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Sunday, July 26, 2020

Cyrus the Great

Cyrus II (d. 530 BC), also known as Cyrus the Great, was the fourth king of the Anshan and the first king of the Achaemenid Empire. Cyrus led several military operations against the most powerful states of the time, including the media, Lydia and Babylonia. Through these campaigns, they united most of the Middle East under Persian hegemony while retaining local administration. By guaranteeing some continuity and thus winning the loyalty of the aristocracy, they laid the foundation for the Achaemenid empire.

Life of Cyrus

Not much information is found about Cyrus' early life. The various oral traditions related to his birth and puberty are preserved only in works by Greek authors such as Herodotus, Ctesias, and Xenophon, which offer conflicting accounts of a mostly mythical nature. According to Herodotus' most famous account, Cyrus was the son of the Persian king Cambyses (c. 580–559 BC) and the Median princess Manden, daughter of the medieval king Astyages (570–550 BC). Ctesias explicitly contrasted Herodotus,however, instead Cyrus was the son of a Persian brigand named Aratates and his wife, goatherd Argoste. According to Ctesias, Cyrus served as a chief company in the court of the Estes before overthrowing them. After his coup, Cyrus was adopted Astyages as his father and also married with his daughter Amytis.

As indicated by contemporary Achaemenid engravings, similar to the Cyrus Cylinder and Behistun engravings, Cyrus was the ruler of the Anshans (a blended Elamite and Persian-governed realm in Fars) and a son of the Cambyses. However, it should be noted that Achaemenid inscriptions never mention any genetic connection between Cyrus and Estes. Although intermarriage between Iranian royal families is certainly a possibility, it is also possible that Cyrus only claimed to be Estes 'grandson to gain legitimacy (according to Herodotus) and he asked Estes' daughter Amis for the same reason Married (according to Ctesias)). In the end, Herodotus, Ctesias, and Xenophon all agree that Cyrus spent part of his youth in the Court of Estes. It may be based on historical truth, but, again, it can also be simply a great figure.

Cyrus' Religion and Death

Although it is often believed that Cyrus was a Zoroastrian, there are no contemporary sources that describe him as a follower of Zarathustra, a worshiper of Ahura Mazda. In fact, Zoroastrianism, as we know it today, may not have existed even during its lifetime. The beliefs and practices associated with Zoroastrianism were not standardized until the end of the Zoroastrian period. Before that time there were no orthodox and the Iranian loosely followed a wide range of allied beliefs and practices. Ahura Mazda was one of the many Iranian gods and Zarathustra was just a prophet who happened to favor Ahura Mazda over all others. With this in mind, it is likely that Cyrus was a polytheist who worshiped the traditional Iranian gods. Xenophon describes him as swearing to the Iranian god Mithra as an oath, but he may have turned to other gods for other purposes. Therefore we should not be surprised that Cyrus offers sacrifices to Marduk and Nabu, the gods of Babylon. This was his way of conquering the gods of the land which he conquered.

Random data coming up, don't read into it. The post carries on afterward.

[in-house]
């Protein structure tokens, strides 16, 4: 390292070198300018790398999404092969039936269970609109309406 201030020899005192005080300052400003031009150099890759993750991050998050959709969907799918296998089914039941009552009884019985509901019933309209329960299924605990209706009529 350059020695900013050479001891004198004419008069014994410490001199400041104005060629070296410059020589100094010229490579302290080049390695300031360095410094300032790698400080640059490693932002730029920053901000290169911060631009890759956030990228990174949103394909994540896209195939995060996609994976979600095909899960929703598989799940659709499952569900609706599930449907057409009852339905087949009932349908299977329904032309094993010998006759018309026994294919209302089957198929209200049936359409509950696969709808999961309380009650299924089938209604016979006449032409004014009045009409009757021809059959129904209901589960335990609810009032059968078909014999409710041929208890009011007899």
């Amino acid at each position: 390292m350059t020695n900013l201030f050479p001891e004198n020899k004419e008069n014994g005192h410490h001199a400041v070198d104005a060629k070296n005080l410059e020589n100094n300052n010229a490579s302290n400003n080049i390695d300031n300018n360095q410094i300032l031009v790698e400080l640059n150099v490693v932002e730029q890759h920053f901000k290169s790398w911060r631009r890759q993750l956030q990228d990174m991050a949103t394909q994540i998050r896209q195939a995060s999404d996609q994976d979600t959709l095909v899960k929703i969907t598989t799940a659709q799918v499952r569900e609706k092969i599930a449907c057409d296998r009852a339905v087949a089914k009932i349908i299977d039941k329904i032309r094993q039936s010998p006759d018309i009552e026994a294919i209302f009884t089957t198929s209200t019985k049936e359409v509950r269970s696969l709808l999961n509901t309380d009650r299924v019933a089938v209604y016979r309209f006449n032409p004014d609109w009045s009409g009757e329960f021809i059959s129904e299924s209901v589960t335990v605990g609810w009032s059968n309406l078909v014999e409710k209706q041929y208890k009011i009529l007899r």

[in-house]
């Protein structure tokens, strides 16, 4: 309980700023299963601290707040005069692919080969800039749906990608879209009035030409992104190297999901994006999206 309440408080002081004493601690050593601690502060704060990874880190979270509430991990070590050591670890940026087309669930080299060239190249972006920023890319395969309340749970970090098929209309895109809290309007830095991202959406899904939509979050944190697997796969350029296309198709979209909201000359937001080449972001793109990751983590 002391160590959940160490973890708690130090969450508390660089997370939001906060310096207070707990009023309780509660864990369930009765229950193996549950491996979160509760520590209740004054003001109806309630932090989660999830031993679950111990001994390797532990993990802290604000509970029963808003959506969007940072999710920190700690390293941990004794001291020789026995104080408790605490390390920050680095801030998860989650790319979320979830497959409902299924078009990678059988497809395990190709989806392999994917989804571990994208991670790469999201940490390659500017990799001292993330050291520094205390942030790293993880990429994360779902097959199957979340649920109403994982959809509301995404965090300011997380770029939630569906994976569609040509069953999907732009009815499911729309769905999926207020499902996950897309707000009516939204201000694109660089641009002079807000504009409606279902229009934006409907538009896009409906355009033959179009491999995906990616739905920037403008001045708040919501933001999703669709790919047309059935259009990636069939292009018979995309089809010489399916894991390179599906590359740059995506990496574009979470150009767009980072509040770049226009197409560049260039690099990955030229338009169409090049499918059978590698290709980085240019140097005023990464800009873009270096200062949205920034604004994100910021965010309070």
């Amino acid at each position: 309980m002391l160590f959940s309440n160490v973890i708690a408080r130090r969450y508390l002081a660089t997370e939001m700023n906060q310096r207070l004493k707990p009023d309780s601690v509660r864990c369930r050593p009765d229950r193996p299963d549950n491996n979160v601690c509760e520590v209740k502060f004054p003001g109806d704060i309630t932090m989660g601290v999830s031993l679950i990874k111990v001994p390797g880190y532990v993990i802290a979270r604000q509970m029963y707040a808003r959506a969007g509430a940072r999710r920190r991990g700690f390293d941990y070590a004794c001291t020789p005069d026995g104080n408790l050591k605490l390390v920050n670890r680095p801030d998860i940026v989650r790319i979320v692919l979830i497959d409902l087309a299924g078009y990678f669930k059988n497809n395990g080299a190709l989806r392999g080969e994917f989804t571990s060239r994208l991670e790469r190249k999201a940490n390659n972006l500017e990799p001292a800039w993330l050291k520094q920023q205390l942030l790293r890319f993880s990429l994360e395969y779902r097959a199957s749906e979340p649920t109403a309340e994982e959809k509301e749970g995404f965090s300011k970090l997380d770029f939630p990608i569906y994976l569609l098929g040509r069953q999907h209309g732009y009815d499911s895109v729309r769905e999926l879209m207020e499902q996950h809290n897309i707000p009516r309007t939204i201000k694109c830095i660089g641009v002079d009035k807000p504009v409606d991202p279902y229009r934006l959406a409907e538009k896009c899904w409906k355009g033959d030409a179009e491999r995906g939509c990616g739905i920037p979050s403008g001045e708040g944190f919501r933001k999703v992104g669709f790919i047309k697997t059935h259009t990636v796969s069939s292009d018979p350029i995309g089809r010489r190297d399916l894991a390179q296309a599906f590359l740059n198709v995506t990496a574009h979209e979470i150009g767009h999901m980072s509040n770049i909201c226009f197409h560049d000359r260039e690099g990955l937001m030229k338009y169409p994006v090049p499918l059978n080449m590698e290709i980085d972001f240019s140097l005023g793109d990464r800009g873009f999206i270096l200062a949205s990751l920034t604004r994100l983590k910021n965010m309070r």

With his birth and youth, little is known about the last nine years of Cyrus' life. Herodotus claims that Cyrus died fighting Massagetae, a nomadic people who lived in Iaxartes. To avenge his son's death at his hands, Queen Tomyris of Massagetae allegedly killed Cyrus. Instead, Ctesias claims that Cyrus died while trying to revolt against another nomadic Derbices in Central Asia, while Berossus claims that Cyrus succumbed to fighting the right nomads. It is likely that Cyrus actually died in Central Asia while trying to expand his influence on the region. It is known from Babylonian letters that Cyrus died in 530 BCE. He was buried at Pasargadae with his mausoleum, his weapons and his jewels, after his death, Cyrus was get succeeded by his son Cambyses II.

Cyrus cylinder

After the conquest of Babylon, Cyrus placed a building inscription to be written in his name. This building inscription, known as the Cyrus Cylinder, served to explain and justify the conquest of Cyrus to the Babylonian audience. The document draws heavily on Babylonian ideals of kingship. Nabonidus is described as an incompetent, religionless king, while Cyrus is described as a divinely appointed savior. Cyrus Cylinder claimed that Nabonidus ignored the cult of Marduk, the Babylonian patron. Nabonidus actually preferred the moon god over the national god Marduk, so there may be some truth to this. Nevertheless, it is likely that the neglect of the Marduk cult was greatly exaggerated. Nabonidus also imposed heavy labor on his people, probably in preparation for the Persian invasion. Marduk, who feels pity for the people of Babylon, actually searches all lands for a righteous king, eventually choosing Cyrus of fast. Marduk leads Cyrus to victory against the Medes and helps him capture Babylon without any war. Cyrus then introduces himself as the king of Babylon, a king of Anshan, a descendant of Teispes and a favorite of Marduk. Cyrus claims that he has not waged the city, that he has not frightened anyone, that he worshiped Marduk daily, and that he had freed the people of Babylon from the heavy labor that Nabonidus imposed upon them. Cyrus also claims to have returned the idols that Nabonidus, along with his temple workers, brought back from all the temples in Mesopotamia to the temples of Babylon. Cyrus concludes his speech and a description of his building activities with a prayer for Marduk.

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